Indonesia shuts down Ahmadiyah mosque
Local government security personnel board up the entrance of minority Muslim Ahmadiyah sect's mosque in Bekasi district in the outskirts of Jakarta on April 4, 2013. Indonesian authorities shut down the Al-Misbah mosque of the minority Muslim Ahmadiyah sect, in the latest sign of growing religious intolerance in the country.
Dozens of followers of the sect scuffled with officials putting up a fence around the Al-Misbah mosque on the outskirts of Jakarta to stop worshippers from using it, an AFP correspondent said.
"There is no freedom of religion in this country. May God give us strength to face this sad situation," said Rochim, a 65-year-old Ahmadiyah follower, as the mosque was closed off.
"If we cannot pray in our mosque, we will pray outside the mosque, even in the open air."
Local authorities said the mosque was closed to stop Ahmadiyah "practising their religious activity".
Followers of the sect, who believe their founder was the messiah after the Prophet Mohammed, are regarded as heretics and blasphemers by hardliners in Indonesia, have been increasingly targeted in recent years.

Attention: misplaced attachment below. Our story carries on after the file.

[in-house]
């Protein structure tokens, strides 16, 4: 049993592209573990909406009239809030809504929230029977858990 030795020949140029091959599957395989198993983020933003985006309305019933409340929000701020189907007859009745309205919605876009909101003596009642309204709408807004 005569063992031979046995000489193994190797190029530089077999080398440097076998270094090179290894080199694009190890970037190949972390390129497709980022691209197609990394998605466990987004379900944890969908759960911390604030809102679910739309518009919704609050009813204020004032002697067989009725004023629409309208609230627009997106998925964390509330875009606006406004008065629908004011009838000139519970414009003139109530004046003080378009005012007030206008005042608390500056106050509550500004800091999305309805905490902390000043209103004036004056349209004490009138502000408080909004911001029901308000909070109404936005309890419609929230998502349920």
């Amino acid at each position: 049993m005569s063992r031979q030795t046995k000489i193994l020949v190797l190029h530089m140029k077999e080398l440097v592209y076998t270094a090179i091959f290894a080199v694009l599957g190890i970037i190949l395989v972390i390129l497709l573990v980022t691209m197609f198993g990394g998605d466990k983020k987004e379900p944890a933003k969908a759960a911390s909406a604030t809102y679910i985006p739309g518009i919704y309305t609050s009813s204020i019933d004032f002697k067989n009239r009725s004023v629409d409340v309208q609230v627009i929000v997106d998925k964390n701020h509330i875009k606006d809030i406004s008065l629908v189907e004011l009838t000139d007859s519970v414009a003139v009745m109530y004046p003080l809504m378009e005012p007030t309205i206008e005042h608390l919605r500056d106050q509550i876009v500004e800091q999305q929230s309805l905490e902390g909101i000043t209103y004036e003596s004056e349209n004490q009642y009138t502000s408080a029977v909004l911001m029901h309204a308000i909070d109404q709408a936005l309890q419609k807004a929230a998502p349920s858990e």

In a notorious 2011 case, a lynch mob clubbed, hacked and stoned three Ahmadiyah to death in western Java. The men convicted over the incident received only light prison sentences, provoking international outrage.
Human Rights Watch also warned in a report in February that attacks on minorities were growing across the religious spectrum, with Muslim sects, Christians and Buddhists all being targeted.
Ninety percent of Indonesia's 240 million people identify themselves as Muslim but the constitution guarantees freedom of religion and most practise a moderate form of Islam.